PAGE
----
# Proofs with Hypotheses Containing "or" statement

This is a meta-question about proofwriting. Suppose we were asked to prove the following dummy statement:

"If p or q, then r"

How should I go about approaching a direct proof? My best guess is the following: p or q means that p is true, q is true, or they are both true. As such, three cases need to be considered. In the first case, I would assume p is true and show that r is true. In the second I would assume q is true and show that r is true. Finally, I would assume p and q are true and show that r is true.

Given that my statement lacks particulars, I understand that it is likely unnecessary to consider all three cases in some contexts where there is potential for WLOG. Still, would it ever be wrong to consider all three? In particular, if we show the first two cases, is it ever necessary to show the third?

• The third case always follows from the first two. You show case 1 ($p \Rightarrow r$), then case 2 ($q \Rightarrow r$), and then case three follows from the observation that if $p$ and $q$ are true, then in particular $p$ is true, so you can use case 1. Commented Jul 20 at 17:47
• @BenSteffan that wouldn't be $p\land q\to r$? Or which cases would you use to prove it? Commented Jul 20 at 17:49
• @manooooh If you know that $p \to r$ (which is case 1), then case 3 follows from $p \wedge q \to p$ and case 1. Commented Jul 20 at 17:55
• $\lor$ behaves like a coproduct: $p \lor q \to r$ is equivalent to $(p \to r) \land (q \to r)$. Dually, $\land$ behaves like a product: $r \to p \land q$ is equivalent to $(r \to p) \land (r \to q)$. Commented Jul 20 at 17:58
• @manooooh I replied in my answer below. Commented Jul 21 at 5:52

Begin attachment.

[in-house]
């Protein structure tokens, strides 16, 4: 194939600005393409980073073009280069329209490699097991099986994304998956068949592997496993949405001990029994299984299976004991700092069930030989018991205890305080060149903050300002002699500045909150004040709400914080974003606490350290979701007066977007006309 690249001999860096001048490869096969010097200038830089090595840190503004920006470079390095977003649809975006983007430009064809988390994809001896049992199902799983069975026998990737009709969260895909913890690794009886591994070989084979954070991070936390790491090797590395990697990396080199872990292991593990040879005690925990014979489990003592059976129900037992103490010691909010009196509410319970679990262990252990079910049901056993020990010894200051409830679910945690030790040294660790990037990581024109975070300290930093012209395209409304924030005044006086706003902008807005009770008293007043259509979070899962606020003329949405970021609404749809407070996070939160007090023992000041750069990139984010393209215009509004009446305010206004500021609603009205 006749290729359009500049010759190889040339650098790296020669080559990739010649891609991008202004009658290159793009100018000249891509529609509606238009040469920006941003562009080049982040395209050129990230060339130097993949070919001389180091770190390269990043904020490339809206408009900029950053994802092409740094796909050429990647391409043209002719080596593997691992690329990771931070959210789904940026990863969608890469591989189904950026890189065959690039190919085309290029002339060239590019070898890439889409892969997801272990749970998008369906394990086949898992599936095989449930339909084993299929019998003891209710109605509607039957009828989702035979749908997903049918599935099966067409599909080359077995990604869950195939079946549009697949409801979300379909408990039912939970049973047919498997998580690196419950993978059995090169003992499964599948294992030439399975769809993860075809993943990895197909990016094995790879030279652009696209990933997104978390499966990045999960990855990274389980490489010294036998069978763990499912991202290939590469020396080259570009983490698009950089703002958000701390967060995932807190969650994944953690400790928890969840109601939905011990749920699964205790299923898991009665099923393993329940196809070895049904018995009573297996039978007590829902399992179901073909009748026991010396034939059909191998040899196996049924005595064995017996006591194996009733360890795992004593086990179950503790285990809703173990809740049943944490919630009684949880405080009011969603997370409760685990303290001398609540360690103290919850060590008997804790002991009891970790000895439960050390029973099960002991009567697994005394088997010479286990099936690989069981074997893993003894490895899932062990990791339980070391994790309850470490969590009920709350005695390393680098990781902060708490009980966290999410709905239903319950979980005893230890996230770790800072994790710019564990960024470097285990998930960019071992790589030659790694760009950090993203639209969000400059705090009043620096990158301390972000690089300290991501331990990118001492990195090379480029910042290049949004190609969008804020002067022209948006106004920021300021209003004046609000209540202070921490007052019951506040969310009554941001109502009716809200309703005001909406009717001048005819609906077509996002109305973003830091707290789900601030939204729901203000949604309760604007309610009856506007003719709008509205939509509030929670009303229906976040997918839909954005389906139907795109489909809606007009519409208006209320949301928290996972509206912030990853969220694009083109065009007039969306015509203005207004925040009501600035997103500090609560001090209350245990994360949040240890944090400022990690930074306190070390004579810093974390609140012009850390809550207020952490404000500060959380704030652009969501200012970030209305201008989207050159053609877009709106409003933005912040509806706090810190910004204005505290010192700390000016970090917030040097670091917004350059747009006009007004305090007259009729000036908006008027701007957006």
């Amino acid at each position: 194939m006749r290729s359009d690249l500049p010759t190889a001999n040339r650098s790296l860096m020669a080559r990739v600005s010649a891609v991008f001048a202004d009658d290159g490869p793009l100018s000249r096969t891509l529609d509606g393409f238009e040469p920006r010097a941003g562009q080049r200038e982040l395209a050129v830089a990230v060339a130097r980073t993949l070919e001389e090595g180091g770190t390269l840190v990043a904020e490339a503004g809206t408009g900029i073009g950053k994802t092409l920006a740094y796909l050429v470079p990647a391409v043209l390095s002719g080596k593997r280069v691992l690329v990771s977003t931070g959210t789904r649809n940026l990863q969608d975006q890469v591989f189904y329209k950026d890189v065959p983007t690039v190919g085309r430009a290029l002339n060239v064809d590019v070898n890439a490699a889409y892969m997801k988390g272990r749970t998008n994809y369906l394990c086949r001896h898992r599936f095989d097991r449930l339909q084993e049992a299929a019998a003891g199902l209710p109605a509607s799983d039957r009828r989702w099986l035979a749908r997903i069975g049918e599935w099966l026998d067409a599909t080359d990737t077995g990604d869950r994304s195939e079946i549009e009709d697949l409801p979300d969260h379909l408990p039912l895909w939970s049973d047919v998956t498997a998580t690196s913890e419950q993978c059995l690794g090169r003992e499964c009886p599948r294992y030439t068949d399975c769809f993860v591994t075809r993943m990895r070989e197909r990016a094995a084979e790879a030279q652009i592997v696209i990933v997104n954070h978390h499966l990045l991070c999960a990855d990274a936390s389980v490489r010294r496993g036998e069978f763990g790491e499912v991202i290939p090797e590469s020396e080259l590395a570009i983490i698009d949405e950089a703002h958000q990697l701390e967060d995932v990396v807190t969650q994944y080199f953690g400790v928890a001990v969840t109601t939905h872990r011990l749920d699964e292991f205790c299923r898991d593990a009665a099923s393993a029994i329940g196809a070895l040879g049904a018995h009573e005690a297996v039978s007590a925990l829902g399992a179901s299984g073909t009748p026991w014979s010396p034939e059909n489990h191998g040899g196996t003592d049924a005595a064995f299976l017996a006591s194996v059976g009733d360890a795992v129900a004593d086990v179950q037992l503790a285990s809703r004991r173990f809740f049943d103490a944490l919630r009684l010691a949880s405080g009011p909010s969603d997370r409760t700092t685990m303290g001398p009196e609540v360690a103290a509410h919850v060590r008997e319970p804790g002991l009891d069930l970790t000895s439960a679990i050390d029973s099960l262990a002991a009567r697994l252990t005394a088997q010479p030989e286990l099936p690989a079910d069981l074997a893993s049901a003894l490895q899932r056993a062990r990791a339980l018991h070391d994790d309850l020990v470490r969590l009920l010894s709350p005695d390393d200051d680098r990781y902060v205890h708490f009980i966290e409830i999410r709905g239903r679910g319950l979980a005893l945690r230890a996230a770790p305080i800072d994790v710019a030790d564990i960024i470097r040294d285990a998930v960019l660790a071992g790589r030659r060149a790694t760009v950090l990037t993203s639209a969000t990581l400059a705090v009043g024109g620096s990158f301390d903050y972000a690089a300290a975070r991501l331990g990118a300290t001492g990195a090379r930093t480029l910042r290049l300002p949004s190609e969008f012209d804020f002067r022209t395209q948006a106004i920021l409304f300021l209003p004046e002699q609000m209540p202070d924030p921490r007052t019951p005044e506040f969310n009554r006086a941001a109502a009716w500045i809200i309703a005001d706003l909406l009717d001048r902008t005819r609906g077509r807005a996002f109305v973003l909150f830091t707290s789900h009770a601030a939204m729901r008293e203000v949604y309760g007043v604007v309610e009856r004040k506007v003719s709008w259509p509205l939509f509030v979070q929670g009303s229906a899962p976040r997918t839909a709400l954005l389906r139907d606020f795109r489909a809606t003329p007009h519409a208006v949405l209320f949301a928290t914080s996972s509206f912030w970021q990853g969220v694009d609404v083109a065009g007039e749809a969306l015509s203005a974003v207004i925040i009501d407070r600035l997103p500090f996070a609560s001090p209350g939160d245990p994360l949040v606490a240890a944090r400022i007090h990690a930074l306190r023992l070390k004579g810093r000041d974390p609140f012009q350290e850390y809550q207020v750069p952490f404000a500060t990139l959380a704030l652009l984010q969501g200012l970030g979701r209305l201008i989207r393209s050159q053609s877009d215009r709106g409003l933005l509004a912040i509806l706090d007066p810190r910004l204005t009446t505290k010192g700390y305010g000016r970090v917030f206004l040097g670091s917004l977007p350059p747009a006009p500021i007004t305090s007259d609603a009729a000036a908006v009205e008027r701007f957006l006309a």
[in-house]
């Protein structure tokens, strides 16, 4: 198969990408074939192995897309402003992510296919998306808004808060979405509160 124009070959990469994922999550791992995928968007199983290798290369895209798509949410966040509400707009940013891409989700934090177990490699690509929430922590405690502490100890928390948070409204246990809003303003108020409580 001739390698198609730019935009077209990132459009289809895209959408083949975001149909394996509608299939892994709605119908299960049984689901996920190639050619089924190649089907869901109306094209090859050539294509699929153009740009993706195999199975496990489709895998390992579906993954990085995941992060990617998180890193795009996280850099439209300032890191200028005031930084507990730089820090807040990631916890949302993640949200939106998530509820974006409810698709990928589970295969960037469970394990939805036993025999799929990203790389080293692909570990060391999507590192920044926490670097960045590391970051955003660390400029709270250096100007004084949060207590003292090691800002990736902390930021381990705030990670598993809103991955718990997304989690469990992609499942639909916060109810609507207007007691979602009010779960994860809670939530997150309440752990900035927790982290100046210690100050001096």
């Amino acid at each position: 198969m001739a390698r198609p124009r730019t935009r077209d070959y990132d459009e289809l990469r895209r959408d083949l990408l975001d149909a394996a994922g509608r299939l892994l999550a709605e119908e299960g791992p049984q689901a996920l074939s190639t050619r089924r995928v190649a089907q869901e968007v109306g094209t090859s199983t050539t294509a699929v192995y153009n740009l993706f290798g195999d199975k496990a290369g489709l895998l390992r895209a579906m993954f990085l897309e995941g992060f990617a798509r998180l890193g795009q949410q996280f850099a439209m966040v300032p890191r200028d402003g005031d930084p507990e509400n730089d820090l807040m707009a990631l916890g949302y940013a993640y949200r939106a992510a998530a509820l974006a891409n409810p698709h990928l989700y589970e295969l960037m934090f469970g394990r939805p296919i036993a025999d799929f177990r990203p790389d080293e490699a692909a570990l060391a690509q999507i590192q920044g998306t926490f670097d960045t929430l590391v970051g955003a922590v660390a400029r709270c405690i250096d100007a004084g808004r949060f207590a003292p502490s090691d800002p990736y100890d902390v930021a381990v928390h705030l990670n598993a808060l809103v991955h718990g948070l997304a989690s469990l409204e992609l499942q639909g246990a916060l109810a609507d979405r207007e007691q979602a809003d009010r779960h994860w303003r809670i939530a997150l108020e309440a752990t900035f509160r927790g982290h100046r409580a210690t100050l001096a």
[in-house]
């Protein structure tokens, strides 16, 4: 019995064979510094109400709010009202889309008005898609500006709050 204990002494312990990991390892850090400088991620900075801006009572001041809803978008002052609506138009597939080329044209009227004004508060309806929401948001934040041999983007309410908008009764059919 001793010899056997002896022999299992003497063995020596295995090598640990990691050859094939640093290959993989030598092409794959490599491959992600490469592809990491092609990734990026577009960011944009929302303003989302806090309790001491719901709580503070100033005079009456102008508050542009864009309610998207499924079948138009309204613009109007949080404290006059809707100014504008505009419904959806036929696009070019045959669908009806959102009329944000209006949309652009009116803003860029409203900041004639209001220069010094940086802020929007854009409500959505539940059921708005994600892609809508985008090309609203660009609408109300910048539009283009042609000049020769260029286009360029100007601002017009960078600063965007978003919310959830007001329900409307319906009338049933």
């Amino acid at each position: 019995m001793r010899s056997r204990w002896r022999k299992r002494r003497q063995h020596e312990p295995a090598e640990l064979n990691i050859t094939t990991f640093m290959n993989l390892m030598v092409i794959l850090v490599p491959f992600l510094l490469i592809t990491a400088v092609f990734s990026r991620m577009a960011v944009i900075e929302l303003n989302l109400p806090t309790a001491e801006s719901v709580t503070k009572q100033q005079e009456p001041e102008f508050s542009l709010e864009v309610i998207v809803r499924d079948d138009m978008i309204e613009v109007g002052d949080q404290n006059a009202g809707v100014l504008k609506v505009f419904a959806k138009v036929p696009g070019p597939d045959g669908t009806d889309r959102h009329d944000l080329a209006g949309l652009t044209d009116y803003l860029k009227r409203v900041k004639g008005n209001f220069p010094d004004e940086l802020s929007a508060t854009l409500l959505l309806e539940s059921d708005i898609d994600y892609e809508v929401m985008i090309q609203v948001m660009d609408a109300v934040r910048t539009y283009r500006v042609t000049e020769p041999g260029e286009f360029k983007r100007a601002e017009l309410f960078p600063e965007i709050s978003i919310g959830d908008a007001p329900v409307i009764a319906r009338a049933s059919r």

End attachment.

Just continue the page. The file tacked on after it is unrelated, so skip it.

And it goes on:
You only need to check the first two cases, i.e. "if $$p$$ is true, then so is $$r$$" and "if $$q$$ is true, then so is $$r$$." Why? Because one of these cases is already enough to show case 3 "if $$p$$ and $$q$$ are true, then so is $$r$$:" If you know that $$p$$ and $$q$$ are true, then you in particular know that $$p$$ is true, and you've already shown for case 1 that if $$p$$ is true, then so is $$r$$ (or replace $$p$$ with $$q$$ and case 1 with 2 for the same result).

In the first case, I would assume p is true and show that r is true.

In the second case, I would assume q is true and show that r is true.

In the third case, I would assume p and q are true and show that r is true.

if we show the first two cases, is it ever necessary to show the third?

Yes, we don't need to consider Case 3, since

$$(P→ R) ∧ (Q→ R)\quad\implies\quad (P ∨ Q)→ R.\tag1$$

@manooooh:

that wouldn't be (P∧Q)→R ?

Yes too.

$$(P ∨ Q)→ R \quad\implies\quad (P ∧ Q)→ R.\tag2$$

Combining $$(1)$$ and $$(2):$$ $$(P→ R) ∧ (Q→ R)\quad\implies\quad (P ∧ Q)→ R.\tag3$$

Since implication $$(1)$$ is stronger than implication $$(3),$$ it is more useful.